Being a creative professional pretty much guarantees that at some point you’ll be asked to work for free. You’ll likely also get the ‘do it for the expooooosuuuuureee’ manipulative spiel (side note: I’ve been a creative professional for over a decade and have never gotten a job from exposure of another project, despite many of those projects being seen by millions of people) or some vague promise of back end compensation from a total hack who has never actually been able to turn a profit from a creative project.
But on the other hand sometimes working for free can be beneficial, especially for creatives just starting out. So definitely tell that insurance adjuster with ‘an idea for a film’ to stuff it, but don’t rule out the possibility of working towards a creative end all together. These are the reasons you might work for free:
- You’re just starting out and have absolutely no experience in the industry. Gotta start somewhere.
- You get to work with a very talented team. Particularly those in leadership positions. This will ensure an end product that you can be proud of and potentially can add to your portfolio. Work for your reel is probably the next go-to manipulation after exposure and back end points, but it can actually be beneficial for you. The key is to identify that the project will actually turn out well and a talented team is an important part of that.
- You’re offered barter for your work of at least the value of what you would have normally been paid.
- You will get some measure of creative control. Most client work will have the barest minimum of creative freedom so these types of projects are a great way to stretch your creative bones and try some of those wacky ideas you always get on other projects.
- The project is for a worthy cause/non-profit. Most bigger non-profits will pay for work to be done, but often smaller ones don’t have the budget and rely on volunteers. Don’t feel guilty if you don’t want to volunteer, but if you’re going to do charitable works, why not use your existing skills?
- The project is entirely for creative purposes. While this doesn’t necessarily guarantee the project will be satisfying creatively, it’s a strong step in that direction and at the very least, you’re not being used for profit.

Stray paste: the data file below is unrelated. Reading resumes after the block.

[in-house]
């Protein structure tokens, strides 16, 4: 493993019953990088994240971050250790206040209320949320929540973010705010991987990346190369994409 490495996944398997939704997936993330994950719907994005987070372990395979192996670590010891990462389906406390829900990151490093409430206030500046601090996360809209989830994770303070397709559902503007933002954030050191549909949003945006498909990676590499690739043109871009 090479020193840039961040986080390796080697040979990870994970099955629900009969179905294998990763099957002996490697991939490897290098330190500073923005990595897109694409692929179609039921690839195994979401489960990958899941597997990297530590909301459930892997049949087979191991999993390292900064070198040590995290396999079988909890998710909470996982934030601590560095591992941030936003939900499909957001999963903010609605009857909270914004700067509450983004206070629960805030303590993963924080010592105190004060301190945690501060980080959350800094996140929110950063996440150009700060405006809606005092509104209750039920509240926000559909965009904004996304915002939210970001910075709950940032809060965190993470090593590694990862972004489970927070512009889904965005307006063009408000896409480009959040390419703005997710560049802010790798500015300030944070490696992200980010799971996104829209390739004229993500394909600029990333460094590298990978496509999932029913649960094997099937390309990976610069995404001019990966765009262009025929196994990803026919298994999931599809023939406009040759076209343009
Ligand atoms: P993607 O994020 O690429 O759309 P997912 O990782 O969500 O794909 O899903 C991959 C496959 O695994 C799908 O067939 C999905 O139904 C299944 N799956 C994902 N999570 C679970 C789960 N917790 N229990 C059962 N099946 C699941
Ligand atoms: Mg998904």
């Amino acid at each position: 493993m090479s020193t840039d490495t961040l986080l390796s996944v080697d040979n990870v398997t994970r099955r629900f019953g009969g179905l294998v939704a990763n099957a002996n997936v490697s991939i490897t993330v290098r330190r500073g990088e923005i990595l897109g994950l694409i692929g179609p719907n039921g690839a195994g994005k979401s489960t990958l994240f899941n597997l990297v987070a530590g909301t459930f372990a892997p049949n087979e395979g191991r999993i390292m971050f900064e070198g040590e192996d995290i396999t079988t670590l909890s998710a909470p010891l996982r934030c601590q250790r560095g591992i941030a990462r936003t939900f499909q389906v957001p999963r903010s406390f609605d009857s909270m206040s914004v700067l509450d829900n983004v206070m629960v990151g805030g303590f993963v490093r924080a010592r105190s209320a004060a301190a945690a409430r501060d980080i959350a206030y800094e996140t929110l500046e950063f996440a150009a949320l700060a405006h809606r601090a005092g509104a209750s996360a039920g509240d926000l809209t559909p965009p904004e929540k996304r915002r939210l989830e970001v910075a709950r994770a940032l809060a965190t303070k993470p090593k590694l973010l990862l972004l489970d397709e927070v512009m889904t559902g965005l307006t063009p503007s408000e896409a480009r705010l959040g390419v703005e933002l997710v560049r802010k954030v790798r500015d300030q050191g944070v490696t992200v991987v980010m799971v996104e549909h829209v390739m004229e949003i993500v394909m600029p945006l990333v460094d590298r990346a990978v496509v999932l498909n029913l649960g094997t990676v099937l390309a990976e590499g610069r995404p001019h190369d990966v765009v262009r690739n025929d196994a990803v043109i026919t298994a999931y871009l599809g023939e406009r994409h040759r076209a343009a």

- It’s a unique, creative concept or execution. I’ve worked on hundreds of cool ideas that were ultimately ruined by conservative clients, so this type of project is often your best chance to work on something unique.
- It can be a banner project. Something for you to point to when you’re talking to clients and say ‘I did that’. It might be something that is shown in an illustrious place, it might be for a renowned purpose or client, it might be prime fodder for a noteworthy award. The difference between a banner project and exposure is that exposure assumes anyone will care who created a particular project and seek them out, while a banner project is a selling tool once you’re already in contact with a potential client.
- It is likely you will actually receive decent compensation from back end points. This means working with someone who has a record of making a significant profit on similar projects.
- You get to work in a role you like/want to transition to, but don’t often get an opportunity to work in.
- You really believe in the project.
If you’re just starting out, you should get at least 2 of these benefits. If you’ve got a few years in the biz, 3 or more. Seasoned veteran? 4 is the bare minimum. Remember that even with these potential benefits, the default should be getting paid. The fact that you perform a creative job doesn’t mean you’re less entitled to earn for all the work that you do, if fact, because you’re surviving in a highly competitive market, your time is even more valuable than that of those in less demanding careers. The only reason you should ever agree to work for free is because it is somehow beneficial to you.